Hunting Hygiene – principles and practice in the field

by Steven Simpson


The brand-new specialist title Hunting Hygiene is an internationally unparalleled textbook, introducing the methods, principles and essential good practice of the clean handling of wild game meat entering the human food chain. It covers in detail the anatomy and physiology of game animals, principally the larger mammals of wild pigs and deer, their diseases, the identification of ailing and diseased individuals, and the changes caused by diseases in game animals and how to assess them. It also covers the principles and practice of good hygiene from before the shot is taken through to carcass management.

An essential part of hunting hygiene is the identification and assessment of pathological conditions, the possible risks to people caused by animal diseases and how these risks can be diminished. In this respect, the book is clearly definitive. By and large, readers will appreciate the importance of careful carcass handling, yet you may join me in finding surprising the number and diversity of pathological conditions that have been identified.

Hunting Hygiene details and illustrates a dozen serious diseases caused by viruses, 20 caused by bacteria, and continues with those precipitated by the yeasts and moulds which cause ringworm and aspergillosis, diseases caused by protozoa (seven in total), flukes, tapeworms, roundworms and arthropod parasites. For good measure, conditions caused by direct and indirect poisonings by heavy metals, persistent organic pollutants (POP compounds), pesticides, the ingestion of toxic plants, fungal toxins and poisonings caused by degraded game feeds are also presented.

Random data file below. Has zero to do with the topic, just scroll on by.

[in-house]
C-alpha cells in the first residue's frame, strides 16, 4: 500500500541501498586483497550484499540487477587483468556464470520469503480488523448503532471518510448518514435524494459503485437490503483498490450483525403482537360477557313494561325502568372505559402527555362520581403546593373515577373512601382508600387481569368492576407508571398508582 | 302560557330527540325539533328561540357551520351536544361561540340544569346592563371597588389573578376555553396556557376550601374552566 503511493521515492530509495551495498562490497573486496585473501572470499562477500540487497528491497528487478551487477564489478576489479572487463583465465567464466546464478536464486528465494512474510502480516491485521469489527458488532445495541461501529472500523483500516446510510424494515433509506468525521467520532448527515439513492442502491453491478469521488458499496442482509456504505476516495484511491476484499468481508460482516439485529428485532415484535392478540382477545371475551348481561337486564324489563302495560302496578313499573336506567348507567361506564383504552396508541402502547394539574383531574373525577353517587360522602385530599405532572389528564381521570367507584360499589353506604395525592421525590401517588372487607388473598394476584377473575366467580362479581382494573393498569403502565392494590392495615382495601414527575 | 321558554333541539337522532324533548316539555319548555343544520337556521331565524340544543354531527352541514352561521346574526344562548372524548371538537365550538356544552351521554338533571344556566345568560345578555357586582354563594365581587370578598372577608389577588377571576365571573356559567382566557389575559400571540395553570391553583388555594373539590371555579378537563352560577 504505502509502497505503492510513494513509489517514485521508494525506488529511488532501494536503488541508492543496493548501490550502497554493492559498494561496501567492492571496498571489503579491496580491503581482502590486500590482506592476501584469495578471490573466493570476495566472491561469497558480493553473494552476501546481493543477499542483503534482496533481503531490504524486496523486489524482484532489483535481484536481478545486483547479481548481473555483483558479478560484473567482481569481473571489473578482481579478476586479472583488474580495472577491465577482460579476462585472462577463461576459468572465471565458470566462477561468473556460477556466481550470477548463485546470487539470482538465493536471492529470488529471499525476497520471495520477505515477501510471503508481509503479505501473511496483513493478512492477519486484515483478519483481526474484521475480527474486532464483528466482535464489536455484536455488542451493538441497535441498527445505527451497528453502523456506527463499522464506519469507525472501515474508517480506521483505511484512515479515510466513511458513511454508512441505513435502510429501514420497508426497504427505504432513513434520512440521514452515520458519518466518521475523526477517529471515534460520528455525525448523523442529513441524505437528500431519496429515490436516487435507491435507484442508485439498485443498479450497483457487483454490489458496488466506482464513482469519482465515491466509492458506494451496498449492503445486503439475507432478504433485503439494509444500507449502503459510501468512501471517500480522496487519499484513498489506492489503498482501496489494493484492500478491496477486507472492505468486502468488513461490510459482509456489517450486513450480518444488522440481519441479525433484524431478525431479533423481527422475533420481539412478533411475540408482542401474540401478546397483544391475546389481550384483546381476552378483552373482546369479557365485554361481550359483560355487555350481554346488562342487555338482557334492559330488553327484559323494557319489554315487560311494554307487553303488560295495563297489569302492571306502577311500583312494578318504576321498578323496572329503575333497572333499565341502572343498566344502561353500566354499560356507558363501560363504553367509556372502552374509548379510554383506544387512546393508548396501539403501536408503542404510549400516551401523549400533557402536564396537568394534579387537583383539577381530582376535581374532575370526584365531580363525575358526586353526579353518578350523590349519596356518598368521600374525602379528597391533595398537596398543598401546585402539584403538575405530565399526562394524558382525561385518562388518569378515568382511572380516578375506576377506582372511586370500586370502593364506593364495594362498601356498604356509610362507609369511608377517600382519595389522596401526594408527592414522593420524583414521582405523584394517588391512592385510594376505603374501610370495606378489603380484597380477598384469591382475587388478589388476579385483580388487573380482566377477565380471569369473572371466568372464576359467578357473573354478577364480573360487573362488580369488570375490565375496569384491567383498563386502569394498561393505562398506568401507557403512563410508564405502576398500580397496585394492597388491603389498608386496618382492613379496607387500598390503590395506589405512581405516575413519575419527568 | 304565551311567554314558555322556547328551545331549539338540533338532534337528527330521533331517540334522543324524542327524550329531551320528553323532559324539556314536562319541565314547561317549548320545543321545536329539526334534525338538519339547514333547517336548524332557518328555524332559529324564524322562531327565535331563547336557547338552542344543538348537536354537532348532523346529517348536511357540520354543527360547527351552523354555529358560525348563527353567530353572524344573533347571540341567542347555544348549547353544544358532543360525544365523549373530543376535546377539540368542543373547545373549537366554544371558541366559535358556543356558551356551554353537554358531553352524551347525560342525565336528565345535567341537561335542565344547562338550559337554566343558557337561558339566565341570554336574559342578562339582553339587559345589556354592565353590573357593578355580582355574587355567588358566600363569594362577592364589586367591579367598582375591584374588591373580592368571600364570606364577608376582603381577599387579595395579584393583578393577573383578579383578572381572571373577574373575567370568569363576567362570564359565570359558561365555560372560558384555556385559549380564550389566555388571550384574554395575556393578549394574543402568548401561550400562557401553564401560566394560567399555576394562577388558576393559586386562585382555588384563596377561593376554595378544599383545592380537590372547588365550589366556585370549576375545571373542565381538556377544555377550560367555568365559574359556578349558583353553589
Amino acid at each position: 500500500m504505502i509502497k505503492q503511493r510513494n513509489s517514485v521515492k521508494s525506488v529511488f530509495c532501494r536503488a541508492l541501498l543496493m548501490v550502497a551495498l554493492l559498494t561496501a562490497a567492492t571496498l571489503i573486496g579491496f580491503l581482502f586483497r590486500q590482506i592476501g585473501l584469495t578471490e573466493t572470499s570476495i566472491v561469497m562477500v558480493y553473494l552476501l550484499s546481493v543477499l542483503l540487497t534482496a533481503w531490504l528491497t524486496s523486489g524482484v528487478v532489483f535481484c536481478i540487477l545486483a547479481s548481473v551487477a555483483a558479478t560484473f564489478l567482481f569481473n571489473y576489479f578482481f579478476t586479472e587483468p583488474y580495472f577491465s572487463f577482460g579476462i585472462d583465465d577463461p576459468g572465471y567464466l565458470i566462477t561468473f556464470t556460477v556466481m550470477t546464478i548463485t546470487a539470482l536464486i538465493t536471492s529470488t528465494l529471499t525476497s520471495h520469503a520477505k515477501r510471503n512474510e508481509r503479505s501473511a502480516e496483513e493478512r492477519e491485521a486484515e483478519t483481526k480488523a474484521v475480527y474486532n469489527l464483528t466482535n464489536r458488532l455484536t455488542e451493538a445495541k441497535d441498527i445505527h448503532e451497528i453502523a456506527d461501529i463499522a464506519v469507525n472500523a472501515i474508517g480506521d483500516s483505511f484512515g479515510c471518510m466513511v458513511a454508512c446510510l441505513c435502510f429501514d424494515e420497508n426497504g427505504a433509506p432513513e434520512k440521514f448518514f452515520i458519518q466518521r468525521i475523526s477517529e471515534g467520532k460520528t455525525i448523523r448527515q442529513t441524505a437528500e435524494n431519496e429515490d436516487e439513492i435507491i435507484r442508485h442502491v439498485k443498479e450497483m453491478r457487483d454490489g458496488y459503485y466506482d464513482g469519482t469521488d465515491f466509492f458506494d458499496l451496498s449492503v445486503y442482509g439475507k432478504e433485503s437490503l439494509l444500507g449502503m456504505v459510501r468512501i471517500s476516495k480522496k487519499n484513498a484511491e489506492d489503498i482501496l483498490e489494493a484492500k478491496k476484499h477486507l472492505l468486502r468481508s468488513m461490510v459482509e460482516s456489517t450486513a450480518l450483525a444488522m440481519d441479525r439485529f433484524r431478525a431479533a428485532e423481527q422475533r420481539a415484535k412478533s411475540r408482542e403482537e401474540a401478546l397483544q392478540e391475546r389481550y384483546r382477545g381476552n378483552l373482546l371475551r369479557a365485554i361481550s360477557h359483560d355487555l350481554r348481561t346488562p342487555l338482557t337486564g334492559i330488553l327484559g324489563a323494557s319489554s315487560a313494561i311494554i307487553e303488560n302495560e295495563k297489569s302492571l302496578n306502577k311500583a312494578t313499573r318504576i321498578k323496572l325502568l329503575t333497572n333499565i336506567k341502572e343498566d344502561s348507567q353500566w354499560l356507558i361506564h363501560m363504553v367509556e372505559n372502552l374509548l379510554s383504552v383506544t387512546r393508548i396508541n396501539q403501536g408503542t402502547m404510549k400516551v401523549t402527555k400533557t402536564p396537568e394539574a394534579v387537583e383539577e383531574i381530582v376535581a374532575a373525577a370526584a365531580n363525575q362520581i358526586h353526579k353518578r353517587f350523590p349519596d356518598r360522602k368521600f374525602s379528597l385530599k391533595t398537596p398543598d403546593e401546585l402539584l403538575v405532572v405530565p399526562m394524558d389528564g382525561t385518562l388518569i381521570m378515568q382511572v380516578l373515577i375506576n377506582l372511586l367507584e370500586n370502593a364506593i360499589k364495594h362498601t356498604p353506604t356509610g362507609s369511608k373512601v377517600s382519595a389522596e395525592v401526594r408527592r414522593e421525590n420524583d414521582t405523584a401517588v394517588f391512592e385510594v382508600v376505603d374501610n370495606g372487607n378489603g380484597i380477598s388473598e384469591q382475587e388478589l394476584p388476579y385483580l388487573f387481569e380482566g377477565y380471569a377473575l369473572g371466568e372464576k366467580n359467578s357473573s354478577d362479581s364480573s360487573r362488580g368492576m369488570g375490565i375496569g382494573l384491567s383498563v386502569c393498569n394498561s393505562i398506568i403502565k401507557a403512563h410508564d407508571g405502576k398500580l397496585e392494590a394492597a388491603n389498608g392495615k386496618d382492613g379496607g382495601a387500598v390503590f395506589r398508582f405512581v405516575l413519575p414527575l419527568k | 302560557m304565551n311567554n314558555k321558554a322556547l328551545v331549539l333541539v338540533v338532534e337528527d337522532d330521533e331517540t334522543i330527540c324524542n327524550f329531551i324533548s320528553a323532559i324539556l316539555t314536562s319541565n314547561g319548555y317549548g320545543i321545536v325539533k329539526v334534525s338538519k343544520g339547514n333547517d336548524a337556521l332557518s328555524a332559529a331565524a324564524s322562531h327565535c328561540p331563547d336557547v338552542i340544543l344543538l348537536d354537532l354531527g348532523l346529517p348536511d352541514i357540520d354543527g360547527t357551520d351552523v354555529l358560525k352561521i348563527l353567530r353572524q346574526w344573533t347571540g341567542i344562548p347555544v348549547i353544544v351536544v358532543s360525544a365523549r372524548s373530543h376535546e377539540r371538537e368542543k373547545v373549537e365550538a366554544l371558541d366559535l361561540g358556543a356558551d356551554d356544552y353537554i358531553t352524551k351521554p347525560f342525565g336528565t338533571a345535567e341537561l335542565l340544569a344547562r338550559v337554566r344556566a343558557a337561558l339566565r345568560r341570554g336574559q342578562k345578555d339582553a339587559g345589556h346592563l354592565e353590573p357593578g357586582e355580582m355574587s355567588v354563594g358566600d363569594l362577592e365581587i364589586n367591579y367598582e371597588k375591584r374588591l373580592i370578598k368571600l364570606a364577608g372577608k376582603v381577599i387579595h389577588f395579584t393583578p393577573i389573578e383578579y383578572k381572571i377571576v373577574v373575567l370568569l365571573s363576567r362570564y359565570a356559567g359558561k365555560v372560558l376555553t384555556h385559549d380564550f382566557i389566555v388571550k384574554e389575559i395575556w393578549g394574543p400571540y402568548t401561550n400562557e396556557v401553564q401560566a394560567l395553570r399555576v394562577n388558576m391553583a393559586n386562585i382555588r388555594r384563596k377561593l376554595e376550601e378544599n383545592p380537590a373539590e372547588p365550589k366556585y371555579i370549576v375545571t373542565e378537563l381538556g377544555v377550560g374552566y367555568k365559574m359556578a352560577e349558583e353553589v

If that hasn’t already put you off your dinner, there are two comprehensive and fully illustrated chapters on the identification of sick animals. This includes their external and internal symptoms, the detailed assessment of the carcass and viscera, covering every imaginable possibility and outcome from the presentation of poor skin and antlers to contusions and bruising, cancers and funny smells. It is not for the faint-hearted. Attention is given to the opportunity for further investigations by the taking of samples.

In systematic order and with relentless attention to the smallest of details, authors Sauli Laaksonen and Peter Paulsen then address carcass handling. This includes bleeding, gutting, field-dressing, transport, skinning, refrigeration, cold storage, hanging, slaughterhouse design, dress code, personal hygiene, the care and cleaning of work and storage areas, equipment and surface hygiene, drainage, monitoring and safety risks.

You get the picture – this is virtually the first and last word on the subject. Here are the tools to detect and assess diseases in game animals and the universally applicable principles of hygiene during hunting and handling meat from wild game to safe preparation methods in the kitchen, illustrated by many examples.

Not forgetting the unfortunate potential of food poisoning, the book covers viral, bacterial and parasitic food poisonings. If you are a restaurateur, no doubt you will be even more selective about where your food comes from after reading this!

The content of this textbook is enlivened by unique color photographs and Laaksonen’s striking watercolor illustrations. The authors’ exceptional insight into the topic, combined with years of collecting material, make this book a riveting exploration into the concept of hunting hygiene.

This is a standard reference book intended primarily for hunters, as well as those educational institutes that teach and offer courses in this field. It is also eminently suitable for biologists, veterinary surgeons, doctors, public health officials and the general public who are interested in the diversity and utilisation of nature.

Hunting Hygiene retails for around $140 and is available from specialist booksellers.

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